We arrived in the pretty Brittany port of Vannes on it´s weekly market day of monday, and it was packed with shoppers. We parked on the point near the boneyard, and rode our bikes down into town. The food on display was mouthwateringly good, with charcuterries (butchers), fishmongers, bakers, and local artisanal producers diplaying the local tasty tidbits. Karina really rates French fashion, and happily browsed the stalls and clothes shops with a knowing eye, dragging me along in her wake. We had had a plate of delicious brittany oysters in a bar that seemed to be popular with the fishmongers who had finished hosing down their stalls, washed down with a tasty crisp chardonnay. After cruising the plains of northern france and the low countries, we were finally on the Atlantic coast and faced a happy stretch ahead of us of sun sand surf and the odd bottle of wine.
We pushed on south that night to the big university town of Nantes (pronounced something like ‘not’) where we decided to splash out for a camping ground so we could have a shower and recharge our equipment. It was a stately town of impressive building and squares, but with a modern feel to it, and also had trams which coming from melbourne I have soft spot for. The campground had its fair share of goth and emo looking kids, in town for a nearby death-metal music concert called Hellfest. We had a beer and watched a disappointing Euro football match without sound. The next day we awoke to drizzling rain, so we decided to have an easy day of working on the Van and battling to get any signal out of the campground wifi.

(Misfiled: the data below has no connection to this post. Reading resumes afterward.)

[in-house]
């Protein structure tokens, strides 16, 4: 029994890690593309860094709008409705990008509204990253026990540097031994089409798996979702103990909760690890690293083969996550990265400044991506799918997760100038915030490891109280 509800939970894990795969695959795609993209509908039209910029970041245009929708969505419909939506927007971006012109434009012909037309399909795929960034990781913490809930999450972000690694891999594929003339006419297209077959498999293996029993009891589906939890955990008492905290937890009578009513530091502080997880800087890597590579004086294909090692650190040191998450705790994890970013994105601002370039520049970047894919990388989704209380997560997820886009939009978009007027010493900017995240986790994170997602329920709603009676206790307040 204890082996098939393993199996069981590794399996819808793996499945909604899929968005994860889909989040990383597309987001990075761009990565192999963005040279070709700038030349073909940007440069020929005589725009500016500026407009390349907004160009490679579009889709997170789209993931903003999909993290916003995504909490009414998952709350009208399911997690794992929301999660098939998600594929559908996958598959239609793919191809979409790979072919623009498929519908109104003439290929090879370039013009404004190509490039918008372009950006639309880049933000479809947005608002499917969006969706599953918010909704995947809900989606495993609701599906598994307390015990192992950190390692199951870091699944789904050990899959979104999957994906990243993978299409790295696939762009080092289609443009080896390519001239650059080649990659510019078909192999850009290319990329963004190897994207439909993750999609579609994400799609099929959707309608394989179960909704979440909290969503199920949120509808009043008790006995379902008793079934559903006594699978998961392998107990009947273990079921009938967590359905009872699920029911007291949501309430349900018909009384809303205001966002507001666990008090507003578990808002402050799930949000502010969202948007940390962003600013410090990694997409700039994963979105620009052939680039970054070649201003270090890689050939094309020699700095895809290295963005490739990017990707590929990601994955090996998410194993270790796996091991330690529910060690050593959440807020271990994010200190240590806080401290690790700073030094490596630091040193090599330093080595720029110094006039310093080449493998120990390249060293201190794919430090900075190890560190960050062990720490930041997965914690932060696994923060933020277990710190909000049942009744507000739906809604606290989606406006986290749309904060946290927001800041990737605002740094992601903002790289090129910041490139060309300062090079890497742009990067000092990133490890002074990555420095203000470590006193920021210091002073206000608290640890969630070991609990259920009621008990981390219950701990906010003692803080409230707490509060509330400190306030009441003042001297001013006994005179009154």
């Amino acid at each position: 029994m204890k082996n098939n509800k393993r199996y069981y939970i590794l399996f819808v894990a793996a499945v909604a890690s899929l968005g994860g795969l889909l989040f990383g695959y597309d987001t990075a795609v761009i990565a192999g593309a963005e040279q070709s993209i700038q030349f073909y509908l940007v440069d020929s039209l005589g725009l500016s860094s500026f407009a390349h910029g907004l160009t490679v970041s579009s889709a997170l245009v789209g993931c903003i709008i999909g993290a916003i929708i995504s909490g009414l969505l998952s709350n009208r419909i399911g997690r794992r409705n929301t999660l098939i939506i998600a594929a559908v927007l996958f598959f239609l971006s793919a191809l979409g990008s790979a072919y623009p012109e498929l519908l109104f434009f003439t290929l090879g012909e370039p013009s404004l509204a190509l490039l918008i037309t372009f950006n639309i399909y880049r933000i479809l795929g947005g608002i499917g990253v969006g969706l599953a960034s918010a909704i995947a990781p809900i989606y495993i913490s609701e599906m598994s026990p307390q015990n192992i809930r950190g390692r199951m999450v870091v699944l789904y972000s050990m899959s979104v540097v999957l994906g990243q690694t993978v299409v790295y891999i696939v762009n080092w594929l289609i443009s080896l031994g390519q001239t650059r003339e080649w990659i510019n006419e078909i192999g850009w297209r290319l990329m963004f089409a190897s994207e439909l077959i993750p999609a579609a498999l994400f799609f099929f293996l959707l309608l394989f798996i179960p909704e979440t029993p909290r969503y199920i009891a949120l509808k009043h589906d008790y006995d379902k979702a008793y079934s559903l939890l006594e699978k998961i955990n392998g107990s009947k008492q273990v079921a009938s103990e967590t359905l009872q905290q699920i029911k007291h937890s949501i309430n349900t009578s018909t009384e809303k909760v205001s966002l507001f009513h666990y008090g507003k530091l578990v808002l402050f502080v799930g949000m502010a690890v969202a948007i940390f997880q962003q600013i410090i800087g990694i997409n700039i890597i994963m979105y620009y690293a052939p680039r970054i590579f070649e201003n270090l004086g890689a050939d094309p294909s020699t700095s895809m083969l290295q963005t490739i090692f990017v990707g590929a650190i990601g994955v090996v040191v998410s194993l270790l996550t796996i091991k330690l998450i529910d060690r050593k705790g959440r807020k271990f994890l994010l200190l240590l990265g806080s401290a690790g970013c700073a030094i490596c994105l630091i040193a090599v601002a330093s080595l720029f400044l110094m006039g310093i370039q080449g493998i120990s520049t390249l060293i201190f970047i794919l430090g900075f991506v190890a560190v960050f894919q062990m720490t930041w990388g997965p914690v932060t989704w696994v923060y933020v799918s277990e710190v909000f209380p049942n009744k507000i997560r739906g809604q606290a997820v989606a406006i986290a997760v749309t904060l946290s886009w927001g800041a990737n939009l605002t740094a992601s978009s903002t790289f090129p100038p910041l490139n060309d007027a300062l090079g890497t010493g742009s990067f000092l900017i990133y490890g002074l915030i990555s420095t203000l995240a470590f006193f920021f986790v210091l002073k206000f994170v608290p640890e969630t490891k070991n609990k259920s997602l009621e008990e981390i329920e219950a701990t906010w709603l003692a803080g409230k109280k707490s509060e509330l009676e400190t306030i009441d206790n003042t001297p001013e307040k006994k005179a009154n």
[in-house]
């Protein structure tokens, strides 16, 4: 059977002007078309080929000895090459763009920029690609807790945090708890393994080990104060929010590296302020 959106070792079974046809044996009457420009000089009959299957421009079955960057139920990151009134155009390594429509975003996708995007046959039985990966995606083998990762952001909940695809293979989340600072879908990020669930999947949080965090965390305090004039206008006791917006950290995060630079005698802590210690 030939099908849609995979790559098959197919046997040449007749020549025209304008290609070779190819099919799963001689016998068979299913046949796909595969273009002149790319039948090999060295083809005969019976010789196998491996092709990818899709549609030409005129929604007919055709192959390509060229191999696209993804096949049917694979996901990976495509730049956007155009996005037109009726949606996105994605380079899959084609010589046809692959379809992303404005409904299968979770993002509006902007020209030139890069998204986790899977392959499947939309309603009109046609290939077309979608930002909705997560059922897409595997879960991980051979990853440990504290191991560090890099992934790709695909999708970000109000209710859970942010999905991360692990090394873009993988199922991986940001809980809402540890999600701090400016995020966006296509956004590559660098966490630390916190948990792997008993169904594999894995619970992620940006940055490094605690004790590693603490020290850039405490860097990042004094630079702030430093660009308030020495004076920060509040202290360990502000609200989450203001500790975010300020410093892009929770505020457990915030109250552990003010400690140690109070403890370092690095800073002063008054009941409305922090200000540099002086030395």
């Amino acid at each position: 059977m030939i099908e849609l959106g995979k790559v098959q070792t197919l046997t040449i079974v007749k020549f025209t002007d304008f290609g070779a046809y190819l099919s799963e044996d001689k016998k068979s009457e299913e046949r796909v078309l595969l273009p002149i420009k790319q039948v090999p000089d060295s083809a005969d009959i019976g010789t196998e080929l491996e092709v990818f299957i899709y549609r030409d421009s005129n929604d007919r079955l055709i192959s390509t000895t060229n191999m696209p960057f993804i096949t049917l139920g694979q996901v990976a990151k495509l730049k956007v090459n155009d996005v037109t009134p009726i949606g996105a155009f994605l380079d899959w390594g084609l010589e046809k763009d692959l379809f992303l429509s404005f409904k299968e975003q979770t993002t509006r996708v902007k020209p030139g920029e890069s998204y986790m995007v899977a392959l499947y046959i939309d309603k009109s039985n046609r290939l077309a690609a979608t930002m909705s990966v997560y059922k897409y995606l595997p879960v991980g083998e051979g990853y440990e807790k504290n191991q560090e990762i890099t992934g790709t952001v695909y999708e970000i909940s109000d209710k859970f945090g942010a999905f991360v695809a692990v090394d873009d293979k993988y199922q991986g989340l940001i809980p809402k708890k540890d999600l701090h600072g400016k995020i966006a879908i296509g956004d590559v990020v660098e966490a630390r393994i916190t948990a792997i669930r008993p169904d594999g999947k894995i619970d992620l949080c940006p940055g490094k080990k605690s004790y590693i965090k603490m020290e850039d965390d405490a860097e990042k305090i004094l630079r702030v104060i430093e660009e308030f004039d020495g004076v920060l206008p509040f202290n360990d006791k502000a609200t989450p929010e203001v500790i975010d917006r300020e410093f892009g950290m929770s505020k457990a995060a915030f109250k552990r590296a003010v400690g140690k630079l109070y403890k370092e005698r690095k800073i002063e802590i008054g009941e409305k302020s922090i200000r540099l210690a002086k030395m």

I have some childhood memories of campgrounds on Victoria´s various surf beaches, but, our old vw aside, modern campers are a new beast entirely. They pull up and then use a remote control and servo-motors to position it perfectly, something my dad relied on child labour to do (though after hours in the backseat in the australian summer, anything to stretch the legs was appreciated). Most have hot and cold showers, sattelite tv with plasma screens, and everything to make sure you dont strain yourself. And europe has hordes of them lumbering around the countryside. Its enough to give me an inferioty complex, until it comes to fitting in a parking space or squeezing under the 2m height bar that france has erected in a lot of places to block the big campers from staying there. That´s when our nimble brown van comes into it´s own.